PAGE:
ISLAMABAD: The first group of 773 Pakistani pilgrims had reached Makkah from Madinah ahead of the annual Hajj pilgrimage, the Pakistani religious affairs ministry said on Tuesday.
This year, Saudi Arabia has restored Pakistan’s pre-pandemic Hajj quota of 179,210 pilgrims and waved off the upper age limit of 65. Around 80,000 Pakistani pilgrims are performing the pilgrimage this year under the government scheme, while over 91,000 will use private tour operators.
As per the Pakistani religious affairs ministry, Hajj flights from the country commenced on May 21, with the final flight departing for Saudi Arabia on June 21.
“DG Hajj Mission in Makkah Abdul Wahab Soomro welcomed the pilgrims who were served dates, coffee and juice in the traditional manner on their arrival at Makkah,” the ministry said.
Accommodation arrangements for the pilgrims had been made in the Azizia and Bitha Quraish areas of Makkah.
Director of Hajj Makkah Faheem Afridi said that a special bus service would be available to take pilgrims from Azizia to Haram.
“All the Pakistani Hajj pilgrims are well catered for, will be provided three meals including breakfast in Makkah,” the statement said. “The health of pilgrims will be taken care of. To meet the complete nutritional needs of the pilgrims, fruits are being served in the afternoon and sweets in the night.”
The ministry said all Hajj pilgrims who landed in Madinah would reach Makkah after eight days.
For the Hajj pilgrimage, pilgrims perform the welcome tawaf after entering Makkah, circling the Kaaba seven times in a counterclockwise direction, starting at the Black Stone. They then head to the hills of Safa and Marwa, where they perform saee, which is the act of going back and forth between the two hills seven times.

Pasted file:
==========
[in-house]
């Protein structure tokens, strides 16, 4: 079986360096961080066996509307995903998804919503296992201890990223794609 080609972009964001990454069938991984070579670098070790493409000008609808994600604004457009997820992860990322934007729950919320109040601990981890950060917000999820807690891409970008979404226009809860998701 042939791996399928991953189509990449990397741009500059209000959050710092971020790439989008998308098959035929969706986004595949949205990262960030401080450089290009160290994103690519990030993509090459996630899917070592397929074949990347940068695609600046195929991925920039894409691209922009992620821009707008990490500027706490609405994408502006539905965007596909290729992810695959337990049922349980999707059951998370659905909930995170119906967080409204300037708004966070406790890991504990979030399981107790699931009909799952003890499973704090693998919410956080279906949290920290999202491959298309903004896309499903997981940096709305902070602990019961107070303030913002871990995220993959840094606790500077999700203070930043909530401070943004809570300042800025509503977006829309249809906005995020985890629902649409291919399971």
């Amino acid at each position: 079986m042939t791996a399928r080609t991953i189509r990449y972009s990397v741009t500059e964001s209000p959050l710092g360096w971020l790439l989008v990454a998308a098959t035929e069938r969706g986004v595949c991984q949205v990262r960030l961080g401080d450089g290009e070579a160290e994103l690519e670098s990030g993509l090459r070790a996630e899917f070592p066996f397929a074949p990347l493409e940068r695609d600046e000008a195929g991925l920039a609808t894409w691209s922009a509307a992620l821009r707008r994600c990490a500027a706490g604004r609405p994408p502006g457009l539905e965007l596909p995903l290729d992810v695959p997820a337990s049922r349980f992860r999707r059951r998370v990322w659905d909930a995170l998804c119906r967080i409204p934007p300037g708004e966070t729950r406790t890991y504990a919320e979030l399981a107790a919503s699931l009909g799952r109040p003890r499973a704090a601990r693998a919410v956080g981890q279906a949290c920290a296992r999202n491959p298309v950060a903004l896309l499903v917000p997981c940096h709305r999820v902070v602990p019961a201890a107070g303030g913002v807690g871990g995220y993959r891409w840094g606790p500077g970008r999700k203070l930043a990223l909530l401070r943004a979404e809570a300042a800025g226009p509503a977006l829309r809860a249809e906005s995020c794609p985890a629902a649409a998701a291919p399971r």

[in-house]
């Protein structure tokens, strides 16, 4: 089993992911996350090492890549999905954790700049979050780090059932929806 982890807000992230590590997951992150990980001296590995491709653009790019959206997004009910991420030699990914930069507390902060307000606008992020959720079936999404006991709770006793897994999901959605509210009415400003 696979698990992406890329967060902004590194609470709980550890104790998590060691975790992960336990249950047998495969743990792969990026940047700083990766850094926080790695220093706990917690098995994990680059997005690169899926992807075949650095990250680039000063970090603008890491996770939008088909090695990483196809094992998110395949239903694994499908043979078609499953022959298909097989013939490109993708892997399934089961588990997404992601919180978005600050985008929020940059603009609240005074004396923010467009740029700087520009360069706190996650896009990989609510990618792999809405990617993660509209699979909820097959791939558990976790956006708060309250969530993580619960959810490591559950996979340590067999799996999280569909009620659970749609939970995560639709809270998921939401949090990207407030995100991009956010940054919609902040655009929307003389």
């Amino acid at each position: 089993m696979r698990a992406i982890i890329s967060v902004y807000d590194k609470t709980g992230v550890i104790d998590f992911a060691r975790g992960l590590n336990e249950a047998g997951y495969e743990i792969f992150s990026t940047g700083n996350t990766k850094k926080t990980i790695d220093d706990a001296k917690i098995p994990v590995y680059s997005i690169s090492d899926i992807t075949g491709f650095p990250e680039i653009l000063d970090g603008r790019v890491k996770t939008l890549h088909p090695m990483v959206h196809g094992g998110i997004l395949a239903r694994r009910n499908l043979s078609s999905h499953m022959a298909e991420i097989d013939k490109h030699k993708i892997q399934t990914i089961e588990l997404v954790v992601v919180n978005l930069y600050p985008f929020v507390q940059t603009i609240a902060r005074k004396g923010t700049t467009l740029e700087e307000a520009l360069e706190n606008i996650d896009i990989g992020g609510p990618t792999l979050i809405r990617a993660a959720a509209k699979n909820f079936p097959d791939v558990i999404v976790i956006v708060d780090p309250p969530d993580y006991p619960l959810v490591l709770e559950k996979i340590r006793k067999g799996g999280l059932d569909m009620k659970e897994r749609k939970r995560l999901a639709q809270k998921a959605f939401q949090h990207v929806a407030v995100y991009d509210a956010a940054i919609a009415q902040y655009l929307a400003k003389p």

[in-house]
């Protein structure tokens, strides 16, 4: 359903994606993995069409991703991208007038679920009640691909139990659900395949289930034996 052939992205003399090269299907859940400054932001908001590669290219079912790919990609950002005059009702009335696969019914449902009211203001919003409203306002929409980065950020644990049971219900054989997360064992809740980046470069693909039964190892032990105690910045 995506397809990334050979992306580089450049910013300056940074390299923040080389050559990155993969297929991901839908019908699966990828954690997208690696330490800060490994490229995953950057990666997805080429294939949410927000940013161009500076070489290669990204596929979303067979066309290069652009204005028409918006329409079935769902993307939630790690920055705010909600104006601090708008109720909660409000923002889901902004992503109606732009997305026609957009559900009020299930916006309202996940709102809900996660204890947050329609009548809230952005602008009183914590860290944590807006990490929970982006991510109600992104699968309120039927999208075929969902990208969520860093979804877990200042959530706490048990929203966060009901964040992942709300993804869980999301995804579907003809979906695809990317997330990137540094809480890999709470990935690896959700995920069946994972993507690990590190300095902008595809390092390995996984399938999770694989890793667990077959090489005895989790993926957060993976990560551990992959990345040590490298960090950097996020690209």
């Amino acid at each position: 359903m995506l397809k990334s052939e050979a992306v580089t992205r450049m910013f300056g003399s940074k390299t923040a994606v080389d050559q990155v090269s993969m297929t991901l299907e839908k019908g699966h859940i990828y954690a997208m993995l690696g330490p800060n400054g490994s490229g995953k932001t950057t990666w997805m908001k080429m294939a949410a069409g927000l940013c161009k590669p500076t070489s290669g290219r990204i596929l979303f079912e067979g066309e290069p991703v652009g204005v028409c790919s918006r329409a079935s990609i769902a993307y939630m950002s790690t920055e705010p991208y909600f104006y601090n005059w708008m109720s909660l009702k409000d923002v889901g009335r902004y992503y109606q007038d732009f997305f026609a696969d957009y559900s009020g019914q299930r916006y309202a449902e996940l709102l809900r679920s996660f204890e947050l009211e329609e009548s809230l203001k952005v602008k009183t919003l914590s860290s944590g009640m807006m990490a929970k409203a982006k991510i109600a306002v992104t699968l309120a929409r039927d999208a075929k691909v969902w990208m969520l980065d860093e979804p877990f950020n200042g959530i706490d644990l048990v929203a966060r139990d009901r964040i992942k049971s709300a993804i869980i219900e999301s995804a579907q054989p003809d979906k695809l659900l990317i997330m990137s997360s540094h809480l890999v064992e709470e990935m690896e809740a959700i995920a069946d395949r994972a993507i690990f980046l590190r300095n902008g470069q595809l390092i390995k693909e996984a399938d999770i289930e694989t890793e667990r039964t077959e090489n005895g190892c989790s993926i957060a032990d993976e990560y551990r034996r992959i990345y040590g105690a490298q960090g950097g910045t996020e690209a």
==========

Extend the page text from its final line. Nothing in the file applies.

Pilgrims then travel to Mina, an area of 20 square kilometers nearly five kilometers away from the Grand Mosque in Makkah, on the eighth day of Dhul Hijjah, also known as Yom Al-Tarwiyah, where they will stay and fill their day and evening with prayers and supplications, resting and consuming water ahead of their long, perilous journey.
On the second day of Hajj, pilgrims travel to Mt. Arafat, 20 kilometers away. The day is devoted to prayer and supplications as they observe duhr (noon) combined with asr (afternoon) prayers until sunset.
The Day of Arafat is considered the most critical day for pilgrims and the millions not performing. It is the day that, “atones for the sins of the preceding and coming (Muslim) year” and is the best day for worship and supplication in the entire year.
After sunset, pilgrims descend from Mount Arafat and make their way to Muzdalifah for isha (night) prayers, collect pebbles no larger than the size of a fingertip ahead of the stoning ritual on the next day, and rest until midnight or dawn, when they will make the long journey back to Mina for the final steps of Hajj, the stoning ritual at Jamarat Al-Aqabah.
On the third day of Hajj, Eid Al-Adha, pilgrims stone the Jamarat Al-Aqabah, or the big pillar, a place where the Prophet Ibrahim threw seven pebbles at the devil. After doing so, pilgrims change from their Ihram; sacrificial animals are slaughtered, and men cut or shave their heads while women cut a fingertip’s length of hair to commemorate the end of the Hajj pilgrimage.
For three days, known as Ayyam Al-Tashreeq, pilgrims stay in Mina and perform the stoning of the other two pillars, Al-Jamarah Al-Wusta and Al-Jamarah Al-Sughra.